But its release, and the deliveries of other Tesla cars, is feeling the heat here too.
Here's Dana Hull at Bloomberg:
Tesla Inc. tends to pull out all the stops at the end of each quarter, with Chief Executive Officer Elon Musk often rallying the troops to deliver as many vehicles as possible to customers.
This approach probably didn’t work well for Tesla in March, with shelter-in-place orders and distancing guidelines around the globe limiting how many vehicles the company could hand over. While Musk tried to salvage the quarter by introducing a “touchless” delivery option in select locations, the coronavirus pandemic is expected to have done a number on demand for all automakers.
Analysts on average estimate Tesla delivered roughly 78,100 cars worldwide last quarter -- the first to include hand-overs of the new Model Y crossover. While that would be a jump from a disappointing result a year ago, it also would mark a more than 30% drop from the record deliveries Tesla reported for the last three months of 2019.
While Tesla's valuation is—or was—higher than rivals like GM and Ford put together, it still tends to be more volatile in nature than its more established competitors. We'll see if the relative newcomer can weather its crisis better than the legacy companies.
But Automakers Are Going To War Against The Virus
If you can't sell cars or even build them, you may as well make ventilators and surgical masks. That's what Ford, General Motors, Tesla and more are doing in North America alone. Expect more automakers to follow suit soon.
Here's a fascinating story in the Detroit Free Press about how GM turned its shuttered Warren Transmission plant into a face mask plant with an urgency that's nothing short of heroic:
GM shuttered it when it announced plans in November 2018 to restructure the company by cutting some 4,000 salaried jobs and idling four U.S. plants, Warren being one of them. But the plant hummed back to life again at 3 p.m. on March 20 when GM brought in an initial core team to figure out how to turn a former transmission plant into a medical face mask facility.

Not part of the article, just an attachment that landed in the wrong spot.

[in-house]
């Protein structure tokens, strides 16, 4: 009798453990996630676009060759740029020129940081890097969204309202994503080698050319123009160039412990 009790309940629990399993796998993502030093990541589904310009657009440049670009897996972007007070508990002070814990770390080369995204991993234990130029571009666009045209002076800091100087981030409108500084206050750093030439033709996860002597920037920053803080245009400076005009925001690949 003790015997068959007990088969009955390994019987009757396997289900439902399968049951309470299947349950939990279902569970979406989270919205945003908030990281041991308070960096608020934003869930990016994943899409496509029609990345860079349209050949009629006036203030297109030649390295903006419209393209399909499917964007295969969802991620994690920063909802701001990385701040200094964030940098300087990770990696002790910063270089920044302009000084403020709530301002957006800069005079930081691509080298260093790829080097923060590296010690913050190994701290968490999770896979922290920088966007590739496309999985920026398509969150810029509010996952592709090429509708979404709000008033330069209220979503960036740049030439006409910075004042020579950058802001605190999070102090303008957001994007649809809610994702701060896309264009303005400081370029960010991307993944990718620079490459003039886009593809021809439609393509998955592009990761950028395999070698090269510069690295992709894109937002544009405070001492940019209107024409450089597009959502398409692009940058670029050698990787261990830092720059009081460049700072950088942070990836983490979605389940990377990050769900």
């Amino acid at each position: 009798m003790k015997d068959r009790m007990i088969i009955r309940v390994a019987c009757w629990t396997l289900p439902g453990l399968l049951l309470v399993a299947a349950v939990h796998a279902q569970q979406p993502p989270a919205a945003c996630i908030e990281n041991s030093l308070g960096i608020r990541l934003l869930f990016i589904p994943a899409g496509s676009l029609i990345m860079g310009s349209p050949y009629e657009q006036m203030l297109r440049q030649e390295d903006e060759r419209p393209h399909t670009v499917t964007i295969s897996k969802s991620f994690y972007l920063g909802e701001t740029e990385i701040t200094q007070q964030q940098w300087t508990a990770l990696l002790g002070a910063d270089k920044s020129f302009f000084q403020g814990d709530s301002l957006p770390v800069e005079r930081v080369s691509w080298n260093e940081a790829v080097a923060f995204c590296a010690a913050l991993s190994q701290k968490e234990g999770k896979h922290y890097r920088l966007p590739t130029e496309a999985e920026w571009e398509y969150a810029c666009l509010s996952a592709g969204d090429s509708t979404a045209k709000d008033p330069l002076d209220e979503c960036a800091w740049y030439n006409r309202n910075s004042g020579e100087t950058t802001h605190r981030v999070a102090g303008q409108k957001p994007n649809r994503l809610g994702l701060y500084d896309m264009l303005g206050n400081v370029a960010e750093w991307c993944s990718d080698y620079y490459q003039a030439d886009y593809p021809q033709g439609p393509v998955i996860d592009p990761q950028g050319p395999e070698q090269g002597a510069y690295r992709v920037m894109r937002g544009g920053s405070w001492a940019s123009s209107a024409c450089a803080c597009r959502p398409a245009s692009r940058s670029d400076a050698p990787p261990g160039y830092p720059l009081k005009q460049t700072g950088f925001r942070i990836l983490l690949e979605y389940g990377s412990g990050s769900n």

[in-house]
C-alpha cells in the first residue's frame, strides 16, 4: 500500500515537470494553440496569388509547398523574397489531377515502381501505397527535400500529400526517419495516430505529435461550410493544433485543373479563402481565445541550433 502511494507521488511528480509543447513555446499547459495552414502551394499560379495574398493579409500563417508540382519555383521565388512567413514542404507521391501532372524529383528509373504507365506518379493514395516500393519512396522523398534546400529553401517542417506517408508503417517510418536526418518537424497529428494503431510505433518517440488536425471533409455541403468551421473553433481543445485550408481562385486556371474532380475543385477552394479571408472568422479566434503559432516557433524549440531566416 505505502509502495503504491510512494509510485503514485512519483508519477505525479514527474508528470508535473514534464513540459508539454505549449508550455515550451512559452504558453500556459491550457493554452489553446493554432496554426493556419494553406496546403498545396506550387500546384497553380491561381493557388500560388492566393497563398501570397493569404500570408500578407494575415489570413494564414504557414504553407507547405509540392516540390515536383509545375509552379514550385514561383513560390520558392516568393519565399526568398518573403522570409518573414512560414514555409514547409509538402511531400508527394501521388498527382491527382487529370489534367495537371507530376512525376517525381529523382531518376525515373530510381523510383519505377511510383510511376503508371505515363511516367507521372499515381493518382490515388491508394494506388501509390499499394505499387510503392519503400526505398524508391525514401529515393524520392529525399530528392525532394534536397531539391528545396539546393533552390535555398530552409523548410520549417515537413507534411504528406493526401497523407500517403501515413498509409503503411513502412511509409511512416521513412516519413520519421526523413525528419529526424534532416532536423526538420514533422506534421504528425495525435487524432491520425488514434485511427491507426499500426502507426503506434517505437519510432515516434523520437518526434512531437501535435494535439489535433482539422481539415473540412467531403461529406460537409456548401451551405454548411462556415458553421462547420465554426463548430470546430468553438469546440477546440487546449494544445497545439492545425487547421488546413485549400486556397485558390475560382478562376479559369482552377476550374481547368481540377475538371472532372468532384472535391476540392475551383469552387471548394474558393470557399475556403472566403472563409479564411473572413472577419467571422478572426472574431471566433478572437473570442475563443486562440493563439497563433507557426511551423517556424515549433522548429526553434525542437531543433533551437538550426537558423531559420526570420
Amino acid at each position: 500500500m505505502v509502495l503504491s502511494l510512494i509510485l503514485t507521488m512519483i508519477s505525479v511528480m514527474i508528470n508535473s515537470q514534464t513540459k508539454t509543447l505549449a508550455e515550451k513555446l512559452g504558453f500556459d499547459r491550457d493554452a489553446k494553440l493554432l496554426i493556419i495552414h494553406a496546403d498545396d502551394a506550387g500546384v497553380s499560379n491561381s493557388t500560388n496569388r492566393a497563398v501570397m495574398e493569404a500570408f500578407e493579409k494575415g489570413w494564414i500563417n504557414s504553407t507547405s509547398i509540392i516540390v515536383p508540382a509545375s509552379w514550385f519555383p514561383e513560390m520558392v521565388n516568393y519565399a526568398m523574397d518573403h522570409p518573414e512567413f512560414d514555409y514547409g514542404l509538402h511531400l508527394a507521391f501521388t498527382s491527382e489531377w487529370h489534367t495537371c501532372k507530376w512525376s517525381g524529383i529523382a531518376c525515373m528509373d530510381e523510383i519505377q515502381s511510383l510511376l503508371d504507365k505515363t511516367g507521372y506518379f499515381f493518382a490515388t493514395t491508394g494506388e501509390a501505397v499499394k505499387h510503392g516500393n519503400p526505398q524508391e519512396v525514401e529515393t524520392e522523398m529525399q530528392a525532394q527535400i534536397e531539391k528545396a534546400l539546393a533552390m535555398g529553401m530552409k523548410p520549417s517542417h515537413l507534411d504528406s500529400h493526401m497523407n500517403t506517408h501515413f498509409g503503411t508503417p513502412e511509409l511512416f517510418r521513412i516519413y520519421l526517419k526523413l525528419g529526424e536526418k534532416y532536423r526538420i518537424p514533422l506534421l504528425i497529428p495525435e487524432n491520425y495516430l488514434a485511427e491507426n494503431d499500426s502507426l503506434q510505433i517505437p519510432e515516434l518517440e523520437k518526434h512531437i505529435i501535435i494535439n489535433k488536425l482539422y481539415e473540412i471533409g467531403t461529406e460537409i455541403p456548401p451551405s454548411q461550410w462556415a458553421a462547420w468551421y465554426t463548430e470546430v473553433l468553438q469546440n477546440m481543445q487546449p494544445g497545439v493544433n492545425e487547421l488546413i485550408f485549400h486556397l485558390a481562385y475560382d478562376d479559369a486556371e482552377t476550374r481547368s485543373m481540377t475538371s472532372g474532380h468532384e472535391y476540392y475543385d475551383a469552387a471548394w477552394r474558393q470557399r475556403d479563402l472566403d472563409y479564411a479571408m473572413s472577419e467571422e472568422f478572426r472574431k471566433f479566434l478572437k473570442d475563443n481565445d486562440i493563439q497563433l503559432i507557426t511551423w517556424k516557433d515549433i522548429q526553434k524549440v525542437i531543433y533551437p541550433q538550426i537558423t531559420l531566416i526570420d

“The first people we called were those who work with fabric vehicle components,” said Karsten Garbe, GM plant director of Global Pre-Production Operations. “In a few days, the company’s seat belt and interior trim experts became experts in manufacturing face masks.”
More than 30 engineers, designers, buyers and members of GM's manufacturing team helped develop the product and find the machinery and materials, such as metal nose pieces, elastic straps and blown, nonwoven fabric filter material, to make the masks. They also laid out a plan for the production process, Doran said.
Then they went to work "around the clock," said Peter Thom, GM's vice president of Global Manufacturing Engineering.
“Because we wanted to move fast, the team set an incredibly aggressive goal: To have the production line up and running tests within a week,” Thom said.
Worth a read in full.
On Our Radar
Read These To Seem Smart And Interesting
Why It’s So Freaking Hard To Make A Good COVID-19 Model (FiveThirtyEight)
Kurt Cobain Conspiracy Theories Live On in Generation Z (MEL Magazine)
Were you going to buy a new car before this happened? Is that on hold for now, or are you still doing it?